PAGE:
Osteocrin, a novel bone-specific secreted protein that modulates the osteoblast phenotype.J Biol Chem. 2003 Dec 12; 278(50):50563-71.JB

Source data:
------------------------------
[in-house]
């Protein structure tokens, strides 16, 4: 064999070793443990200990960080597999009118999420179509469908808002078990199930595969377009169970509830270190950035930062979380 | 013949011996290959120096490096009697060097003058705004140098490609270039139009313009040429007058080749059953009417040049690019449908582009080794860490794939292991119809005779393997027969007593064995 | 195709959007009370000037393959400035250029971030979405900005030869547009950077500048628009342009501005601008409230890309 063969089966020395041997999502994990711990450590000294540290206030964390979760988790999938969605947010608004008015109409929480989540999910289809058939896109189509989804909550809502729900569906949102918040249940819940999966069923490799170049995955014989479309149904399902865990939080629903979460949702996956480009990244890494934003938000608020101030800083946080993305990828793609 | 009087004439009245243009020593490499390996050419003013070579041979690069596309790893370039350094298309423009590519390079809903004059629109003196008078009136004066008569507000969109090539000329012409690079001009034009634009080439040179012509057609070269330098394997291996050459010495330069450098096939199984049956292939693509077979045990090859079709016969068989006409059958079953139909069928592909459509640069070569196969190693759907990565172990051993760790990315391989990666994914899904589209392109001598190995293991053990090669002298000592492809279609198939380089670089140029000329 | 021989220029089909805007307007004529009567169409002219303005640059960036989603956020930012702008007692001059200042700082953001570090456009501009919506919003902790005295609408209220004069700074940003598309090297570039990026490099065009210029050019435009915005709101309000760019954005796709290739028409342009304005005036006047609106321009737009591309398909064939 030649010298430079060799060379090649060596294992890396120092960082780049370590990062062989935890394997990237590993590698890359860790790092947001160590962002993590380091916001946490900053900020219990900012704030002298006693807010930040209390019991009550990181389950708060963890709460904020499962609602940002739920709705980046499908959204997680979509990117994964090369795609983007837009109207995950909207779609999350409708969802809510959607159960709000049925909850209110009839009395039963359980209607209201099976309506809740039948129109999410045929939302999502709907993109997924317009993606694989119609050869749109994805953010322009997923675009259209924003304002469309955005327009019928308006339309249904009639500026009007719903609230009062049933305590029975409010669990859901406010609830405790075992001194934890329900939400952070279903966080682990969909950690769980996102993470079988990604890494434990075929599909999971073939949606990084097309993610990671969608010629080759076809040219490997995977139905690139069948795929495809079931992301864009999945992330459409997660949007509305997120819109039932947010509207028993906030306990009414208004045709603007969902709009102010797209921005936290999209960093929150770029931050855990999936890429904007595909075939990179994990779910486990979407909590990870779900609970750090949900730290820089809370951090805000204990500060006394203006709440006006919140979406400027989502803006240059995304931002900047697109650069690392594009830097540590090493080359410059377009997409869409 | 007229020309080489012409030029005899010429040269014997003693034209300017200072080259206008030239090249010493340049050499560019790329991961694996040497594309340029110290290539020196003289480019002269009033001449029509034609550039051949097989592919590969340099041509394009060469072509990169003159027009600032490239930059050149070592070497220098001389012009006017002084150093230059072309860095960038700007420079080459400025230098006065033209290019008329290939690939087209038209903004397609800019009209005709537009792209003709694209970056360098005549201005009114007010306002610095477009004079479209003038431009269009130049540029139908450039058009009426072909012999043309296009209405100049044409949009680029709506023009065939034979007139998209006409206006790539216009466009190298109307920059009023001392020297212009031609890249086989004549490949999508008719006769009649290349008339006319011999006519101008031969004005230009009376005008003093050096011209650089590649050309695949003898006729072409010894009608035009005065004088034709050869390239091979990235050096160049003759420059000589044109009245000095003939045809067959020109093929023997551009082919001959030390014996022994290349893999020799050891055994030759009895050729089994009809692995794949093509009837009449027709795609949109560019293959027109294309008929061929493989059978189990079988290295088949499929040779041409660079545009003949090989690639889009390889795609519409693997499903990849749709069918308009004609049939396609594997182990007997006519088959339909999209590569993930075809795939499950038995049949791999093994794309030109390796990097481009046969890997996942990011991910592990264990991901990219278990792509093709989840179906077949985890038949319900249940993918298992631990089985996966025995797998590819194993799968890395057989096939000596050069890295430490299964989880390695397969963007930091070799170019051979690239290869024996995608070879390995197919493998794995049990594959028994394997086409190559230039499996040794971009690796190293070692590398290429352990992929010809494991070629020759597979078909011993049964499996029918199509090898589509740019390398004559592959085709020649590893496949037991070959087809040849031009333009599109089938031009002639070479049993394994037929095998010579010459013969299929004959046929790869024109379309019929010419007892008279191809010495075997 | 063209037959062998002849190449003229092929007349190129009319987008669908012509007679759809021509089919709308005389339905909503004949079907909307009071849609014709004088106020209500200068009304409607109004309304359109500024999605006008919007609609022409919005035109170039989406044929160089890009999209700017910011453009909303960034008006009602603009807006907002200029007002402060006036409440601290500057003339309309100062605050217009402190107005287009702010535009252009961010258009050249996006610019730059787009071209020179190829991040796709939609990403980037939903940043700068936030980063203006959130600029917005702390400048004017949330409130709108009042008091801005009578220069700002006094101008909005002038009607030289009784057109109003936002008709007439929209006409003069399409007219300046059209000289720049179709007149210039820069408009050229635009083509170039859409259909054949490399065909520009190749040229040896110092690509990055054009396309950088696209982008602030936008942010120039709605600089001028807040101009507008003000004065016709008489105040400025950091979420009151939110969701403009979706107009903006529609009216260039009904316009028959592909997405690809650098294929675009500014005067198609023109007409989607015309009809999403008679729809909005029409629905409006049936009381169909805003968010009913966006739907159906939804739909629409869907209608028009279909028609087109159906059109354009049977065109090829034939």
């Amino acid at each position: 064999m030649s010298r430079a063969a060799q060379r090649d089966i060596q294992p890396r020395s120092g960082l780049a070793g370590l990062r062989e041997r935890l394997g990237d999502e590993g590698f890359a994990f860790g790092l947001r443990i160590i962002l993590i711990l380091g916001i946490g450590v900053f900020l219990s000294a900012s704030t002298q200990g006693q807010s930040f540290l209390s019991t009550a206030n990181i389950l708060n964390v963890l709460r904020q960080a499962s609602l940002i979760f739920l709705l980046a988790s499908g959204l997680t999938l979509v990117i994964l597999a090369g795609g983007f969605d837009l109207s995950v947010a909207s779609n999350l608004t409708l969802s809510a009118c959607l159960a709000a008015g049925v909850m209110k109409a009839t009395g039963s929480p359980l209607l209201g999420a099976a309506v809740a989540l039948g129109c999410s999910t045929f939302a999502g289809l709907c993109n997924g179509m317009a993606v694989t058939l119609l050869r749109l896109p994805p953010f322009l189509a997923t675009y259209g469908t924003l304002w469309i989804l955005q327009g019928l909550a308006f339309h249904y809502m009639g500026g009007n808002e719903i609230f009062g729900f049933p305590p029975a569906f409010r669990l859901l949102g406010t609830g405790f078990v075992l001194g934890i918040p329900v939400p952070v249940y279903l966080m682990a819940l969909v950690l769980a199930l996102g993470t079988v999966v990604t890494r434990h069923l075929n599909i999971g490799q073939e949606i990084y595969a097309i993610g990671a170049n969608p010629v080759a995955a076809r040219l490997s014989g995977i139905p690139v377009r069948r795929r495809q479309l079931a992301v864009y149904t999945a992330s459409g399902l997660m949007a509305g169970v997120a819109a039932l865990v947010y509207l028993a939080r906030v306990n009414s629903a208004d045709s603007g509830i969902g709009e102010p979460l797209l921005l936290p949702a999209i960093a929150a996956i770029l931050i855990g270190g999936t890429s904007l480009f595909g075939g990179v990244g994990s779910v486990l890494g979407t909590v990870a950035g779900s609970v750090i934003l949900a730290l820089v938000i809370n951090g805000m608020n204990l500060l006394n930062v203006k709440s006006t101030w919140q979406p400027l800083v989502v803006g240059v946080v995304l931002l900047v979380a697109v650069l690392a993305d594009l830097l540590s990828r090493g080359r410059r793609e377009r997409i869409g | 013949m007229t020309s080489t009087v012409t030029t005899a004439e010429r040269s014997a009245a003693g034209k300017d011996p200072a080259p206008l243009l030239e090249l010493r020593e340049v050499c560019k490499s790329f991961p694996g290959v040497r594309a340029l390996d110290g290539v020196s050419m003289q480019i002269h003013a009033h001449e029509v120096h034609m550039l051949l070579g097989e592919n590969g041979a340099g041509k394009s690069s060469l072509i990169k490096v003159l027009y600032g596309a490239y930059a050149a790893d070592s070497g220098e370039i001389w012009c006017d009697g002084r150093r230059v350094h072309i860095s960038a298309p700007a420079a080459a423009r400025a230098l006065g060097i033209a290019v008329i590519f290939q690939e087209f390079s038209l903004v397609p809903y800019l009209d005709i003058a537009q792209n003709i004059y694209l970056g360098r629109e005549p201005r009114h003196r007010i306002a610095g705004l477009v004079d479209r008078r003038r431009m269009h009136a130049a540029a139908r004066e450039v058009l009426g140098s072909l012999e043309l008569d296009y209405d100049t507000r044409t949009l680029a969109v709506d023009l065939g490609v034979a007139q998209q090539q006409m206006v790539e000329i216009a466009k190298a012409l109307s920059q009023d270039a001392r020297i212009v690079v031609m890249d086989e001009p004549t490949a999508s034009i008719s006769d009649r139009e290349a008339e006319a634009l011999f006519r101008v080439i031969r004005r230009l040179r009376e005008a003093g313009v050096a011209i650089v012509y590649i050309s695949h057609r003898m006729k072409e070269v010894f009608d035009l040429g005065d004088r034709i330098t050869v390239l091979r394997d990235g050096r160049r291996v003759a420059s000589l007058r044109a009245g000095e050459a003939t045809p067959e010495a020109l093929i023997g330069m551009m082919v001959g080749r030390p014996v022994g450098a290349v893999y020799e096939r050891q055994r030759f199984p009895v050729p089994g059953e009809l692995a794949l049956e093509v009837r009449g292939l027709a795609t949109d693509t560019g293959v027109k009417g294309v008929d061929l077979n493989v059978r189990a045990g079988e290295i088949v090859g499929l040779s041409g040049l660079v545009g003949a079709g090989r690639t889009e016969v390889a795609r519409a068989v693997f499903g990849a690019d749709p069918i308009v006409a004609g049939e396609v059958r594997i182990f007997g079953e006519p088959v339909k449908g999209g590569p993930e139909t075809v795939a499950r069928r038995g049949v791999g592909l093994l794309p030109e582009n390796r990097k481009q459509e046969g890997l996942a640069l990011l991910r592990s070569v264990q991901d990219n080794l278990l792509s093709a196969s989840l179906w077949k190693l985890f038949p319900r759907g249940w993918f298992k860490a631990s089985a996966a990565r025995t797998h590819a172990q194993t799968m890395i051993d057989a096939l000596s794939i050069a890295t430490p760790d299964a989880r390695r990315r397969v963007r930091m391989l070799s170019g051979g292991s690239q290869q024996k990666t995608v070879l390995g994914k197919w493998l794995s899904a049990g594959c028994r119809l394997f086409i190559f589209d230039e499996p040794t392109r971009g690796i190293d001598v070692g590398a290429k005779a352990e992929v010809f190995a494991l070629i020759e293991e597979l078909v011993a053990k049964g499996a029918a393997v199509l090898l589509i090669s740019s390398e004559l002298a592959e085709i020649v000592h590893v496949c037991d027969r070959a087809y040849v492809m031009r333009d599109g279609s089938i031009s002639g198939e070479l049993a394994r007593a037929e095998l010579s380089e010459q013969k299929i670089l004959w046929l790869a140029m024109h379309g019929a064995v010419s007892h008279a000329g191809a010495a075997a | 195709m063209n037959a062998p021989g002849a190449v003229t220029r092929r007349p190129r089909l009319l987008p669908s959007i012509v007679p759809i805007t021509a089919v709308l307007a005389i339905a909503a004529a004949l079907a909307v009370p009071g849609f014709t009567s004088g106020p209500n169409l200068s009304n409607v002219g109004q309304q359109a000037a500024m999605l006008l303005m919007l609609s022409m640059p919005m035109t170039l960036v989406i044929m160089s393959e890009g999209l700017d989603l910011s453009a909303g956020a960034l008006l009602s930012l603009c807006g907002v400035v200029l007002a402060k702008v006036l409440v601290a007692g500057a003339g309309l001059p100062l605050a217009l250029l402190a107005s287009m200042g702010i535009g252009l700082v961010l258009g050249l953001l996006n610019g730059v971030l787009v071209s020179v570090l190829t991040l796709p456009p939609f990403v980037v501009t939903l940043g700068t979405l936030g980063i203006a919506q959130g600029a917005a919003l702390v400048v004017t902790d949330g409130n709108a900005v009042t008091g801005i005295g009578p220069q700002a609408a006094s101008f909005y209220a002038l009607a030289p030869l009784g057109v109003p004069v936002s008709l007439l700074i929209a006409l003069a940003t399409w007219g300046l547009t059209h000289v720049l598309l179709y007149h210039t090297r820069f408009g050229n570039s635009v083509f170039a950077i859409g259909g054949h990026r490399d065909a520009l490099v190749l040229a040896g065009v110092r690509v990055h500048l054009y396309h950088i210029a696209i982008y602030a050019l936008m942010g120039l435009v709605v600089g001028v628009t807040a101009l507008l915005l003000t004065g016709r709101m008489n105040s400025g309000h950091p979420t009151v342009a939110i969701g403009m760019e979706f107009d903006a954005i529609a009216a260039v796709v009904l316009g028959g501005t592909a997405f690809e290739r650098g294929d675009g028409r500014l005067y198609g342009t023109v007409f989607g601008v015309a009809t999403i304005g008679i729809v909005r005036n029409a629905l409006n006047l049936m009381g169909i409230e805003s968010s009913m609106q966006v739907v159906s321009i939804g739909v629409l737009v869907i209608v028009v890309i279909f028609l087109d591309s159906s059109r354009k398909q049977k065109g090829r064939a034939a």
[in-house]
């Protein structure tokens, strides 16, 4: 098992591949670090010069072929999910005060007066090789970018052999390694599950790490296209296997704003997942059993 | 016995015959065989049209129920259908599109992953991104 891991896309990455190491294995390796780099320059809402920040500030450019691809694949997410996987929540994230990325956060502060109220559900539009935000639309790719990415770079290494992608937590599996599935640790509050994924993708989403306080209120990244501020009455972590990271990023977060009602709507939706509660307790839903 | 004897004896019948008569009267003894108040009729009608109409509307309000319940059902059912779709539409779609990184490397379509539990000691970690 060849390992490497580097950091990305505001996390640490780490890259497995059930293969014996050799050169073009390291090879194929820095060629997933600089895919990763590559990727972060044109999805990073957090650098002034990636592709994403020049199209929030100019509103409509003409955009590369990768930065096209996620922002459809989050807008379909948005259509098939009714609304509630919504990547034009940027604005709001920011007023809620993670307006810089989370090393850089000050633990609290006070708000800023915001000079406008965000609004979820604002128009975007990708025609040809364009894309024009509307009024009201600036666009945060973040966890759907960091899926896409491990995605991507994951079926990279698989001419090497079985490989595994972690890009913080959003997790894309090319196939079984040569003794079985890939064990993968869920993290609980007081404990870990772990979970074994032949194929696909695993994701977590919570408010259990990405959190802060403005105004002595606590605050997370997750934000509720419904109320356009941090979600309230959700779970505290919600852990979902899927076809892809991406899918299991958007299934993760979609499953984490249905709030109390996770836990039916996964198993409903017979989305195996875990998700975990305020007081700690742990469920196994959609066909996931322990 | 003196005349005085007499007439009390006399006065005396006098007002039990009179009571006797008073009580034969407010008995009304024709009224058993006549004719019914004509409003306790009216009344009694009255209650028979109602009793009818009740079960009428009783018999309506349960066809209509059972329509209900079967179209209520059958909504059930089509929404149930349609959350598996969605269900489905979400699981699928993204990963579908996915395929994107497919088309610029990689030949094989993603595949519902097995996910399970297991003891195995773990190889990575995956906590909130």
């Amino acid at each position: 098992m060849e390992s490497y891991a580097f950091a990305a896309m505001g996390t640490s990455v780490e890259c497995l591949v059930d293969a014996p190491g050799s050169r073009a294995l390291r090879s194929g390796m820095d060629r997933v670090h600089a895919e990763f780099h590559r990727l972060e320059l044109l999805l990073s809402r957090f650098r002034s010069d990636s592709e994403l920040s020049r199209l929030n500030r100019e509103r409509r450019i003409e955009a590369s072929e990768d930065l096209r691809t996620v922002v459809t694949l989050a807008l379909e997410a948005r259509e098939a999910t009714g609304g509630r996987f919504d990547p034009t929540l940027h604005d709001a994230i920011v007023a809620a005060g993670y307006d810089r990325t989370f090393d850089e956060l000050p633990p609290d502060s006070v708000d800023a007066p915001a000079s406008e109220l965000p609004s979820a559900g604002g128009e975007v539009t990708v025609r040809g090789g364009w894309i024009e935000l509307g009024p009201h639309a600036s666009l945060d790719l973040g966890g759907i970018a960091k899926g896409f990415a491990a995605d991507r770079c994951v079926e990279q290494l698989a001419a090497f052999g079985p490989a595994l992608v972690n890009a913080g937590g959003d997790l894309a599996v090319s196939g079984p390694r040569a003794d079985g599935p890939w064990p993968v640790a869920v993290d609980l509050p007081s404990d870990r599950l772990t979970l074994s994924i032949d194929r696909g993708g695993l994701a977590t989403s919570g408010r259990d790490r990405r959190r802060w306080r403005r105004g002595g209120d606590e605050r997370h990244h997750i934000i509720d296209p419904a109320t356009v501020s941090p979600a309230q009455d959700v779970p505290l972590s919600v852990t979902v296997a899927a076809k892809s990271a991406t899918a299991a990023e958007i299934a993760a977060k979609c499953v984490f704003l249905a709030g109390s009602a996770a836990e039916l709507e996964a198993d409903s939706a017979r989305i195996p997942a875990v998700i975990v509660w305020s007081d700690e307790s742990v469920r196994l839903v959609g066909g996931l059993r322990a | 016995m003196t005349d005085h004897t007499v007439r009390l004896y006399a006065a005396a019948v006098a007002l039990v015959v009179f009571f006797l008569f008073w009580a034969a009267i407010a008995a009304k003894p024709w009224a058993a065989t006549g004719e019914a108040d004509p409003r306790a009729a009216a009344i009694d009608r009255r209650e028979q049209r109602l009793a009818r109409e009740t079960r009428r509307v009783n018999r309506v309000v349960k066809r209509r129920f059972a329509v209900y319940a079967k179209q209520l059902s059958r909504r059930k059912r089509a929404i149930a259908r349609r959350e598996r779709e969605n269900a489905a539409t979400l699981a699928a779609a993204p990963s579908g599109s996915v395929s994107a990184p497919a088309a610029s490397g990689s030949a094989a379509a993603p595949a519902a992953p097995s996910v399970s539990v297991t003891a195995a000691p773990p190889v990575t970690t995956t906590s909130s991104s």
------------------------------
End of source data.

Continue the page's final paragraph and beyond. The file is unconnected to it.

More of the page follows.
Although a number of secreted factors have been demonstrated to be bone regulators, none of these are unique to bone. Using a viral-based signal-trap strategy we have identified a novel gene we have termed "osteocrin." A 1280-bp mRNA encodes osteocrin producing a mature protein of 103 amino acids with a molecular mass of 11.4 kDa. Osteocrin shows no homology with any known gene except for two conserved sequence motifs reminiscent of dibasic cleavage sites found in peptide hormone precursors. Immunofluorescence and Western blot analysis confirmed the secretory nature of osteocrin. Two protein species were identified in the medium of cells overexpressing osteocrin, a full-length 11.4 kDa species and a processed approximately 5 kDa species. Mutation of the 76KKKR79 dibasic cleavage site abolished the appearance of this smaller osteocrin fragment. By in situ hybridization in mouse embryos, osteocrin was expressed specifically in Cbfa-1-positive, osteocalcin-negative osteoblasts. Immunohistochemistry on adult mouse bone showed osteocrin localization in osteoblasts and young osteocytes. By Northern blot analysis, osteocrin expression was only detected in bone, expression peaking just after birth and decreasing markedly with age. In primary osteoblastic cell cultures osteocrin expression coincided with matrix formation then decreased in very mature cultures. Treatment of cultures with 1,25-dihydroxyvitamin D3 resulted in a rapid dose-dependent down-regulation of osteocrin expression, suggesting direct regulation. Chronic treatment of primary cultures with osteocrin-conditioned media inhibited mineralization and reduced osteocalcin and alkaline phosphatase expression. These results suggest that osteocrin represents a novel, unique vitamin D-regulated bone-specific protein that appears to act as a soluble osteoblast regulator.